Why do we believe in disinformation?
This relates to the way our brain processes information. In reality, our brain is not very well adapted to the streams of information we receive today. In essence, it is lazy and tends to focus on thinking and acting quickly. Our brain constantly seeks confirmation of the beliefs and ideas we already have. So, we are more likely to believe information that feels familiar, logical and/or recognizable.
Moreover, as human beings, we are always trying to understand everything around us, and this makes us vulnerable. When we read or hear a simple and easily understandable explanation for things happening around us, our brains are sensitive to it. The truth is, we are much more comfortable when we feel we understand the world we live in.
Disinformation very often plays on emotions that capture our attention. So, if the information also affects us personally and is very much in line with how we already think, we can very quickly assume false information is true.
Thus, it is important not to be influenced by a single stream of information, but to always consult multiple information streams before making a final judgement.
There are numerous (influencing) techniques used to spread disinformation.
Many of these techniques involve technically manipulating information systems and social media platforms.
- For example, automated scripts or (online ro)bots are often used. An Internet bot is a software application that performs automated tasks on the Internet. Bots are regularly deployed with the aim of influencing a selected target audience by inundating it with certain messages in the hope that something will stick.
- There are also algorithms on social media. When we do anything on the internet through our smartphone, computer or tablet, such as using apps or making purchases online, it produces data that can be analyzed. Algorithms are mathematical formulae that sift through all this data, organise it and predict or even guide our behaviour on this basis. Algorithms are often designed to respond to our brains' desire for confirmation and often only show posts or pages that match your (online) behavioural pattern. Thus, in time you end up in an information bubble that constantly confirms your own beliefs and ideas and leaves little room for alternative opinions.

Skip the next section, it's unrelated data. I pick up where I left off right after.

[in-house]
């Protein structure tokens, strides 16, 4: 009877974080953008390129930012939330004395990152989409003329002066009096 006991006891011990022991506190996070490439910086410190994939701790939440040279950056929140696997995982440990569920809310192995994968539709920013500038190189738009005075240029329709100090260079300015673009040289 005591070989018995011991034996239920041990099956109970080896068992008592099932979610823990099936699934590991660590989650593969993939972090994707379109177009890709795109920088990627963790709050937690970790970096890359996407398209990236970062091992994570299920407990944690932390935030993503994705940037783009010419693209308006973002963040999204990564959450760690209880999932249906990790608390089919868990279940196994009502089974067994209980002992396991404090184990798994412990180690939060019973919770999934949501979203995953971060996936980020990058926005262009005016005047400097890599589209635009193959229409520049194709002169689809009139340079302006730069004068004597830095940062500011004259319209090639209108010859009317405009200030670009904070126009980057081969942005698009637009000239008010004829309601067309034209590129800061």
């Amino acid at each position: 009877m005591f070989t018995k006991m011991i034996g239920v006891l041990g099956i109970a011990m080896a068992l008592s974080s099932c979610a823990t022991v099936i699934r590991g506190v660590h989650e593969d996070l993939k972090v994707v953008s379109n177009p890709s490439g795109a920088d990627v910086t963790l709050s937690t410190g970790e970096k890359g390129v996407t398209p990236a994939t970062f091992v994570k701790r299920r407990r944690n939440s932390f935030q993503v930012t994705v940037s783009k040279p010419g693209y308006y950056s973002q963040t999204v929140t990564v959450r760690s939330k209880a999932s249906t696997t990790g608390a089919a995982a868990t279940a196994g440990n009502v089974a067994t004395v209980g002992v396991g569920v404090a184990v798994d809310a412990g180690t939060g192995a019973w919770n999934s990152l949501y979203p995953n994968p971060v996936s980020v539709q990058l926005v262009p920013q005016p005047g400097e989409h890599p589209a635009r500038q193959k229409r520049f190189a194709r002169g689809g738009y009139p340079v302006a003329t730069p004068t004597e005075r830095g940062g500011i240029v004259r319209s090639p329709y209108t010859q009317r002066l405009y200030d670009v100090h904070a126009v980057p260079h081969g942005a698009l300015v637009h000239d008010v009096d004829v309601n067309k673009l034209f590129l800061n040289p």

There are also numerous techniques aimed at manipulating the target audience.
- Gaslighting, for example, involves the instigator relentlessly spreading a false narrative that causes the target audience to begin to question their own perceptions to the point where they become disoriented and upset.
- Trolling is also commonly used. Internet trolls are users who engage in provocative behaviour online for their own pleasure (or gain) in an attempt to provoke violent emotions in others or steer the online debate away from the topic at hand.
- The importance of words and language in disinformation should not be underestimated either. For example, there is a technique called framing, which is the choice of very specific words to encourage a particular perception of reality.
- Disinformation also often employs certain misleading writing or debating techniques, such as false arguments or fallacies. A fallacy is an error in logic or reasoning that causes the argument to actually make no sense and/or not hold up.
The European Commission made a video about disinformation and the techniques behind it. Watch the video here.